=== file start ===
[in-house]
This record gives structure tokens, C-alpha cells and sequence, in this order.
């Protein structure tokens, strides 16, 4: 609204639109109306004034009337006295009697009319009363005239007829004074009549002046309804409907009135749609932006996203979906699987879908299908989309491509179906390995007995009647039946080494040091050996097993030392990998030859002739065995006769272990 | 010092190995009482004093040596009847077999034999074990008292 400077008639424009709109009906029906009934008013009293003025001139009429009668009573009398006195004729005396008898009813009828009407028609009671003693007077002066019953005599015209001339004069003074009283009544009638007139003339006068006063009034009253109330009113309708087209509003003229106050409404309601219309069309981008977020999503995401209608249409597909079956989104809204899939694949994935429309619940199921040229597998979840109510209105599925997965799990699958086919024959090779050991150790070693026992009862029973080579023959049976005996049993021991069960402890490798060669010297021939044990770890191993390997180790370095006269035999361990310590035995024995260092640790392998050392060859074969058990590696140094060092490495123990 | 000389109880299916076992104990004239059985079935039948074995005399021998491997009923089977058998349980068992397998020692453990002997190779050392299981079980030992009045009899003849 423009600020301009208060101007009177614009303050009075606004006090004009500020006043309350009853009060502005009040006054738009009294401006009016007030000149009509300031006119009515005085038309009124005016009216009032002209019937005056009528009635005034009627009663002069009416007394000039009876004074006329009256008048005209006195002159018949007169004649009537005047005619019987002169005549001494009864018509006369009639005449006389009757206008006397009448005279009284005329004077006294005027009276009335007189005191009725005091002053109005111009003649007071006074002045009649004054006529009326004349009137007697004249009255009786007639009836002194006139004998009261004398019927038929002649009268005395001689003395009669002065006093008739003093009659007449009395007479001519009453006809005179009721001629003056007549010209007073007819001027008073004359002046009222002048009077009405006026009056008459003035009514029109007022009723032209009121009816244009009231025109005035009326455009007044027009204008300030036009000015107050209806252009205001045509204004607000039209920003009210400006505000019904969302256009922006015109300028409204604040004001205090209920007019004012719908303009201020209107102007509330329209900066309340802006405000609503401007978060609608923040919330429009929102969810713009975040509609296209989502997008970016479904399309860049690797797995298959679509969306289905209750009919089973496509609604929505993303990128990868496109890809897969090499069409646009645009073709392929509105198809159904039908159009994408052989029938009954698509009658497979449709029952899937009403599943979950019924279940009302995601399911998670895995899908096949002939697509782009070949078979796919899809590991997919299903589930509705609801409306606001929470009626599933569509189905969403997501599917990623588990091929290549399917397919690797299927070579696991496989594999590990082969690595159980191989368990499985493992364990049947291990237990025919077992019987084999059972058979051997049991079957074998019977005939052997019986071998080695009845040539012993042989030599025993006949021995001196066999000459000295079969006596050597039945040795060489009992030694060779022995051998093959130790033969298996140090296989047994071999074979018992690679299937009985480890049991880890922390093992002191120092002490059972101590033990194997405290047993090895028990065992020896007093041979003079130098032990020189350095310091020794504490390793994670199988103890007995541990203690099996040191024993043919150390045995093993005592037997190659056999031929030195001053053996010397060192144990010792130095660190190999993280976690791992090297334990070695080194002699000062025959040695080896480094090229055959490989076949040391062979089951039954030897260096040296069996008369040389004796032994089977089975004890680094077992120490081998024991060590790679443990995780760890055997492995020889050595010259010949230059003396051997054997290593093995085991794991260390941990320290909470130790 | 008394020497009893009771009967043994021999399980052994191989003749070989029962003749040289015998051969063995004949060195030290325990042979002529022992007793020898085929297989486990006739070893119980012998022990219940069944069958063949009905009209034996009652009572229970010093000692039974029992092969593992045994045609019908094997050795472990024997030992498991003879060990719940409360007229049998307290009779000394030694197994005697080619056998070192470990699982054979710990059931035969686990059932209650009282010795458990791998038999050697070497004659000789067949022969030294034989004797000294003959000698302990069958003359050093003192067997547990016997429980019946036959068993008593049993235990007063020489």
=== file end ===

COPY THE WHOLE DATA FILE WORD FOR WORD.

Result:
[in-house]
This record gives structure tokens, C-alpha cells and sequence, in this order.
């Protein structure tokens, strides 16, 4: 609204639109109306004034009337006295009697009319009363005239007829004074009549002046309804409907009135749609932006996203979906699987879908299908989309491509179906390995007995009647039946080494040091050996097993030392990998030859002739065995006769272990 | 010092190995009482004093040596009847077999034999074990008292 400077008639424009709109009906029906009934008013009293003025001139009429009668009573009398006195004729005396008898009813009828009407028609009671003693007077002066019953005599015209001339004069003074009283009544009638007139003339006068006063009034009253109330009113309708087209509003003229106050409404309601219309069309981008977020999503995401209608249409597909079956989104809204899939694949994935429309619940199921040229597998979840109510209105599925997965799990699958086919024959090779050991150790070693026992009862029973080579023959049976005996049993021991069960402890490798060669010297021939044990770890191993390997180790370095006269035999361990310590035995024995260092640790392998050392060859074969058990590696140094060092490495123990 | 000389109880299916076992104990004239059985079935039948074995005399021998491997009923089977058998349980068992397998020692453990002997190779050392299981079980030992009045009899003849 423009600020301009208060101007009177614009303050009075606004006090004009500020006043309350009853009060502005009040006054738009009294401006009016007030000149009509300031006119009515005085038309009124005016009216009032002209019937005056009528009635005034009627009663002069009416007394000039009876004074006329009256008048005209006195002159018949007169004649009537005047005619019987002169005549001494009864018509006369009639005449006389009757206008006397009448005279009284005329004077006294005027009276009335007189005191009725005091002053109005111009003649007071006074002045009649004054006529009326004349009137007697004249009255009786007639009836002194006139004998009261004398019927038929002649009268005395001689003395009669002065006093008739003093009659007449009395007479001519009453006809005179009721001629003056007549010209007073007819001027008073004359002046009222002048009077009405006026009056008459003035009514029109007022009723032209009121009816244009009231025109005035009326455009007044027009204008300030036009000015107050209806252009205001045509204004607000039209920003009210400006505000019904969302256009922006015109300028409204604040004001205090209920007019004012719908303009201020209107102007509330329209900066309340802006405000609503401007978060609608923040919330429009929102969810713009975040509609296209989502997008970016479904399309860049690797797995298959679509969306289905209750009919089973496509609604929505993303990128990868496109890809897969090499069409646009645009073709392929509105198809159904039908159009994408052989029938009954698509009658497979449709029952899937009403599943979950019924279940009302995601399911998670895995899908096949002939697509782009070949078979796919899809590991997919299903589930509705609801409306606001929470009626599933569509189905969403997501599917990623588990091929290549399917397919690797299927070579696991496989594999590990082969690595159980191989368990499985493992364990049947291990237990025919077992019987084999059972058979051997049991079957074998019977005939052997019986071998080695009845040539012993042989030599025993006949021995001196066999000459000295079969006596050597039945040795060489009992030694060779022995051998093959130790033969298996140090296989047994071999074979018992690679299937009985480890049991880890922390093992002191120092002490059972101590033990194997405290047993090895028990065992020896007093041979003079130098032990020189350095310091020794504490390793994670199988103890007995541990203690099996040191024993043919150390045995093993005592037997190659056999031929030195001053053996010397060192144990010792130095660190190999993280976690791992090297334990070695080194002699000062025959040695080896480094090229055959490989076949040391062979089951039954030897260096040296069996008369040389004796032994089977089975004890680094077992120490081998024991060590790679443990995780760890055997492995020889050595010259010949230059003396051997054997290593093995085991794991260390941990320290909470130790 | 008394020497009893009771009967043994021999399980052994191989003749070989029962003749040289015998051969063995004949060195030290325990042979002529022992007793020898085929297989486990006739070893119980012998022990219940069944069958063949009905009209034996009652009572229970010093000692039974029992092969593992045994045609019908094997050795472990024997030992498991003879060990719940409360007229049998307290009779000394030694197994005697080619056998070192470990699982054979710990059931035969686990059932209650009282010795458990791998038999050697070497004659000789067949022969030294034989004797000294003959000698302990069958003359050093003192067997547990016997429980019946036959068993008593049993235990007063020489």